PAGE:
262.  Ethnomusicology: African Diaspora.  This introductory course is a survey of key concepts, problems, and perspectives in ethnomusicological theory drawing upon the African diaspora as a cross-cultural framework. This course focuses on the social, political, and intellectual forces of African culture that contributed to the growth of ethnomusicology from the late nineteenth century to the present. Open to first-year students. Enrollment is limited to 25. This course is the same as Anthropology 262 and Music 262. L. Williams.

360.  Independent Study.  Independent study of selected topics by individual students. Approval of the Chair is required. Students must meet periodically with the instructor and complete papers or projects. Students are limited to one independent study per semester. Written permission of the instructor is required. Staff.

457, 458.  Senior Thesis.  The research and writing of an extended essay or report, or the completion of a creative project, under the supervision of a faculty member. Students register for African American Studies 457 when completing thesis in the fall semester, and for African American Studies 458 when completing thesis in the winter semester. Majors writing an honors thesis register for both African American Studies 457 and 458. Staff.

The following courses are cross-listed with other departments.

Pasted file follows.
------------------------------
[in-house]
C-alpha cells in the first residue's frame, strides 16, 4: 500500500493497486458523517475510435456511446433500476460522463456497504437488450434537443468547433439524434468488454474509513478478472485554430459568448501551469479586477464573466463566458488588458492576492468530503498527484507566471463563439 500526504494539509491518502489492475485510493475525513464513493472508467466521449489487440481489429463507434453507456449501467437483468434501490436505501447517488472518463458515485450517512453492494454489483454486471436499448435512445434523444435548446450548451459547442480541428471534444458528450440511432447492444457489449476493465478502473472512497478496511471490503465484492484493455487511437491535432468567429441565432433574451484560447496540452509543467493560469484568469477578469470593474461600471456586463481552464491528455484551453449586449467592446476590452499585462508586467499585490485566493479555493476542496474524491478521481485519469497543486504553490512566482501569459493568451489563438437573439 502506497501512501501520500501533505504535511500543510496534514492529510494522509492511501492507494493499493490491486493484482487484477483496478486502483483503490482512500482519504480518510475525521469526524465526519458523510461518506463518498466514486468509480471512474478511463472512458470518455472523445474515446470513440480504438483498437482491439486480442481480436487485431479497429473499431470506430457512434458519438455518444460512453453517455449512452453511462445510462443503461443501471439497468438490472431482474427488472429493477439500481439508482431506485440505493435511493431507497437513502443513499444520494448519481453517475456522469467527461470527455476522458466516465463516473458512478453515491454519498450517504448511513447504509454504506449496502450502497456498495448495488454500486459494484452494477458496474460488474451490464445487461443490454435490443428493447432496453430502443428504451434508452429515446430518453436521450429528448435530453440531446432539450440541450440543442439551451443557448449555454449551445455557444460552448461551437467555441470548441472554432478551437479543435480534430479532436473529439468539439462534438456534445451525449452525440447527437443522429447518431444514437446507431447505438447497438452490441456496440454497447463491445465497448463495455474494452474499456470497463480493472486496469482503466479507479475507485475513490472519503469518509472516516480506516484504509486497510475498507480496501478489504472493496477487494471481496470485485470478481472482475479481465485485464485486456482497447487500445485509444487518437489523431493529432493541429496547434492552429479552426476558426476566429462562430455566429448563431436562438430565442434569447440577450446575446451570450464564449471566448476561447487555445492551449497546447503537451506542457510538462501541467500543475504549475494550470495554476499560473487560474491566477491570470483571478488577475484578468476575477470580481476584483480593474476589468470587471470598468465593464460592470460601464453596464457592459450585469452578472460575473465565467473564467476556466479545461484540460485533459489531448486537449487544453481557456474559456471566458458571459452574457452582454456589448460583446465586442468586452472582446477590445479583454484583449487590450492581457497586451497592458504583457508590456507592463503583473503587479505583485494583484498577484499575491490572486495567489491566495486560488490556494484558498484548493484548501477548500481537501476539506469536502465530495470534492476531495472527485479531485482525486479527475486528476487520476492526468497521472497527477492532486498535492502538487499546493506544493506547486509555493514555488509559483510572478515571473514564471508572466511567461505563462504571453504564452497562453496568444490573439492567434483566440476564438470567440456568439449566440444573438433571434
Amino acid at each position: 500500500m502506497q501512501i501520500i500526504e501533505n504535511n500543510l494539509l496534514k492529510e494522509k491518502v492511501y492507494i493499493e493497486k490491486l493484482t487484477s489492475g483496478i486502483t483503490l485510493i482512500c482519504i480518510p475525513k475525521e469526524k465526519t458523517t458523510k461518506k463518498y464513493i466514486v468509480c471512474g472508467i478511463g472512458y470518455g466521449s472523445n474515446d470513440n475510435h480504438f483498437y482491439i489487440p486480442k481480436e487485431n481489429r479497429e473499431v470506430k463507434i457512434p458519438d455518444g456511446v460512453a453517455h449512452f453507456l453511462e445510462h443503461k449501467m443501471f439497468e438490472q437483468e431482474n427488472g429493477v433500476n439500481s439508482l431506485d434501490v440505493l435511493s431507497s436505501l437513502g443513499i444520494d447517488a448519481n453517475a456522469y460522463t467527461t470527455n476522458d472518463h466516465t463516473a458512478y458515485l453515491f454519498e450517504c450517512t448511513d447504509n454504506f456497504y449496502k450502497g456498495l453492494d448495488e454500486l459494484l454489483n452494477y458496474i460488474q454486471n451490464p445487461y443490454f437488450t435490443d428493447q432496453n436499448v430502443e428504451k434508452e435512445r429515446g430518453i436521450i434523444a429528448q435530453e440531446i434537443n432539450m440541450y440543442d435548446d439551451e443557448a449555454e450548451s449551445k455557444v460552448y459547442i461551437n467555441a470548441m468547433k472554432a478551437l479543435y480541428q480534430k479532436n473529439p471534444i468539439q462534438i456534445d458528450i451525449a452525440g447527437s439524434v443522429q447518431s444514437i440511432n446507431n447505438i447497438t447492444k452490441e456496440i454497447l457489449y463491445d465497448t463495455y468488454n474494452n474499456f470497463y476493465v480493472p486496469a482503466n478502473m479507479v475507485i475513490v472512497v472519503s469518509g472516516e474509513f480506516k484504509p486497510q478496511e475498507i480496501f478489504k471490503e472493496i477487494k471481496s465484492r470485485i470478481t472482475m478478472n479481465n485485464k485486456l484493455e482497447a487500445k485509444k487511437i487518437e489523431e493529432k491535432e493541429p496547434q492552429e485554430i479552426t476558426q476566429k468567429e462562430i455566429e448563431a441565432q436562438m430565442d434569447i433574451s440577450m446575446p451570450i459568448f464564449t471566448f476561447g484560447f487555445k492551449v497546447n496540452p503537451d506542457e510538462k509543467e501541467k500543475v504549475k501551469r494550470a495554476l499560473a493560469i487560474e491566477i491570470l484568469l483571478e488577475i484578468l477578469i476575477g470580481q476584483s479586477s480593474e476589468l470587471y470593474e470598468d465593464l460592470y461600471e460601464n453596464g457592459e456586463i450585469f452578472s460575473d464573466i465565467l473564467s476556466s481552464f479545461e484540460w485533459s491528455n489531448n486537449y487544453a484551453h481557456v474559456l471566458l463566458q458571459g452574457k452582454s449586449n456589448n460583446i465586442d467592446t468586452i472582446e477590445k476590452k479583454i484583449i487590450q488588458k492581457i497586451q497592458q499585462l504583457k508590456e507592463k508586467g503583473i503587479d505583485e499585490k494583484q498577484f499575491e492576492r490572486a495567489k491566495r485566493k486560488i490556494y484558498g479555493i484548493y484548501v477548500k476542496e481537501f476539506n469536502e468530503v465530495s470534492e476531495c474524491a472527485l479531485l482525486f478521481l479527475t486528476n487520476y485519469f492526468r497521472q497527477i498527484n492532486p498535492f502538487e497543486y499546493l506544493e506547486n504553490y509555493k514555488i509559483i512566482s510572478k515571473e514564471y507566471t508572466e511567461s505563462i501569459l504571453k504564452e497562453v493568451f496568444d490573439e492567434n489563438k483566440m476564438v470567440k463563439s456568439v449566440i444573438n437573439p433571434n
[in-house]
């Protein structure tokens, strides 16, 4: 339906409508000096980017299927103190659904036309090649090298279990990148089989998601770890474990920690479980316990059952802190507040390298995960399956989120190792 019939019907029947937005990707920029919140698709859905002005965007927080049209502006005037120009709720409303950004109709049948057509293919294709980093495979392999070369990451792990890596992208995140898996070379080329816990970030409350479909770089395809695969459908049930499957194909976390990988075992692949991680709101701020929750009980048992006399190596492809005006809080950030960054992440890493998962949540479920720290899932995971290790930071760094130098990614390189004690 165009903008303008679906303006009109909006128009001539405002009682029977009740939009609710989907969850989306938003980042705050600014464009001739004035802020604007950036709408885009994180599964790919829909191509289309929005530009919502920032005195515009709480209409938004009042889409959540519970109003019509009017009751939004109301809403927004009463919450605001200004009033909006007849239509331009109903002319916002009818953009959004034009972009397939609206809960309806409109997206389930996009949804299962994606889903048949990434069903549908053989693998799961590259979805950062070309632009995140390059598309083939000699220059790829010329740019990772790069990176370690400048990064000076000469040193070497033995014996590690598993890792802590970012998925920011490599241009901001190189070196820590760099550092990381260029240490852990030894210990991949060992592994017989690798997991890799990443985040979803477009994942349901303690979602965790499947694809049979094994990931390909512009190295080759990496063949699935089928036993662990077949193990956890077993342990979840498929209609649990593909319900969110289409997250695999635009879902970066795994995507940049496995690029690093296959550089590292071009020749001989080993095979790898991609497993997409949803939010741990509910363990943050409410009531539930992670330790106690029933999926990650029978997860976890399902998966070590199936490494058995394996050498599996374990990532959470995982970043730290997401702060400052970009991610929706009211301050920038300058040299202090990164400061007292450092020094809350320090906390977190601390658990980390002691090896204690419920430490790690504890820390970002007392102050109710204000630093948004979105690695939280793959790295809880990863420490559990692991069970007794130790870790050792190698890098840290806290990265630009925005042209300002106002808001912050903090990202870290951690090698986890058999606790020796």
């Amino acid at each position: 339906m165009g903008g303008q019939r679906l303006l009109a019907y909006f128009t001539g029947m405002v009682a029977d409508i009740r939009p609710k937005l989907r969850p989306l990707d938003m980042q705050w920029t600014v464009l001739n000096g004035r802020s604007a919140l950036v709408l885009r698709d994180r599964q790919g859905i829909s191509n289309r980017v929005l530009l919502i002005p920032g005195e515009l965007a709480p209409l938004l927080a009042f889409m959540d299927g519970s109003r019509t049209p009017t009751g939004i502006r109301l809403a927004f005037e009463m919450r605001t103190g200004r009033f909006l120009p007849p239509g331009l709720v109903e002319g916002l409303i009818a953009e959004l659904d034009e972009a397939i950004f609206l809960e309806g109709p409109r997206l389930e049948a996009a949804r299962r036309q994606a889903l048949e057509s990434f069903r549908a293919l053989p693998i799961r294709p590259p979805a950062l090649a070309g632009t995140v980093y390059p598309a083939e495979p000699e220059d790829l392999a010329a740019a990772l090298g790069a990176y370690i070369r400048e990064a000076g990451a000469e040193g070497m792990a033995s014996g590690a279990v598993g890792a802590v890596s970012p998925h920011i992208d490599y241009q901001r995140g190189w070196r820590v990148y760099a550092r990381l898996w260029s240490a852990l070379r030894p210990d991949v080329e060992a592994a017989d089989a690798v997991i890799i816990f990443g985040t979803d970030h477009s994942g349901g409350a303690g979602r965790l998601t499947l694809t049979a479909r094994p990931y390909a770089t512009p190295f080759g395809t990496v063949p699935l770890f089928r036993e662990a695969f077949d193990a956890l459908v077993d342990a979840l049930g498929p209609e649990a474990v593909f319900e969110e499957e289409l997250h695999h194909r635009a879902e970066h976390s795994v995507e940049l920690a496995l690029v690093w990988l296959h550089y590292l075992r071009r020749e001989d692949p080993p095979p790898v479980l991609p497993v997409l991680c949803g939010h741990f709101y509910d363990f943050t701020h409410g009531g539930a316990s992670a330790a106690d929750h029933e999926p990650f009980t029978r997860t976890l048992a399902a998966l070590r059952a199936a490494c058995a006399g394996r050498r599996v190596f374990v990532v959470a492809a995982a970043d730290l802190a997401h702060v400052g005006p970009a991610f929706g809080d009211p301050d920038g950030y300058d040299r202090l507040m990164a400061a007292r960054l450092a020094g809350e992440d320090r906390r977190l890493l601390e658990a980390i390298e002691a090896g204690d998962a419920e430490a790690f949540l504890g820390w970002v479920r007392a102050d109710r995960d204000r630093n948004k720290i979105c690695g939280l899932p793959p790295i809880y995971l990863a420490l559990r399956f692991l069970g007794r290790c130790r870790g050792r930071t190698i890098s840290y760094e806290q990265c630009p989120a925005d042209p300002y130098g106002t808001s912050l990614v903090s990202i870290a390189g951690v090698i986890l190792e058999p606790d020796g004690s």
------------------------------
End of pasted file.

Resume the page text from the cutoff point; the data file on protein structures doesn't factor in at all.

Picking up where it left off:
Core Courses
Anthropology 250. Caribbean Societies: Emergence of Post-Nationalism. C. Carnegie.
Anthropology 370. Post-Emancipation Societies. C. Carnegie.
Anthropology s21. Cultural Production and Social Context: Jamaica. Same as English s21. C. Carnegie, T. Chin.

Art 288. Visualizing Race. E. Rand.

English 121. Reading Race and Ethnicity in American Literature. T. Chin.
English 250. The African American Novel. T. Chin.
English 395A. Twentieth-Century Caribbean Narrative. T. Chin.
English s17. Sexual Harassment and the U.S. Senate's Thomas-Hill Hearings. Same as Sociology s17. C. Malcolmson, C. Brinkley.
English s21. Cultural Production and Social Context: Jamaica. Same as Anthropology s21. C. Carnegie, T. Chin.

First-Year Seminar 014. African American Enslavement. J. Carignan.

History 243. African American History. H. Jensen.
History 349. Black America in the Twentieth Century. J. Carignan.
History s19. Origins of the Cuban Revolution. A. Chomsky.
History s24A. The Civil Rights Movement. H. Jensen.
History s26. Brazilian Slavery Through Documents. A. Chomsky.

Music 247. Jazz and Blues: History and Practice. W. Matthews.
Music s23. Drumming in West Africa: Rhythm, Texture, and Flow. L. Williams.
Music s26. Jazz: History and Practice. W. Matthews.

Political Science 235. Black Women in the Americas. L. Hill.
Political Science 372. Nationalism and Political Identification. E. Gordon-Mora.
Political Science 376. Poverty and Democracy. E. Gordon-Mora.
Political Science s21. Internships in Community Service. M. Kessler.

Rhetoric 275. African American Public Address. C. Nero.
Rhetoric 386. Language and Communication of Black Americans. C. Nero.

Sociology 240. Race and Ethnicity in the United States. C. Brinkley.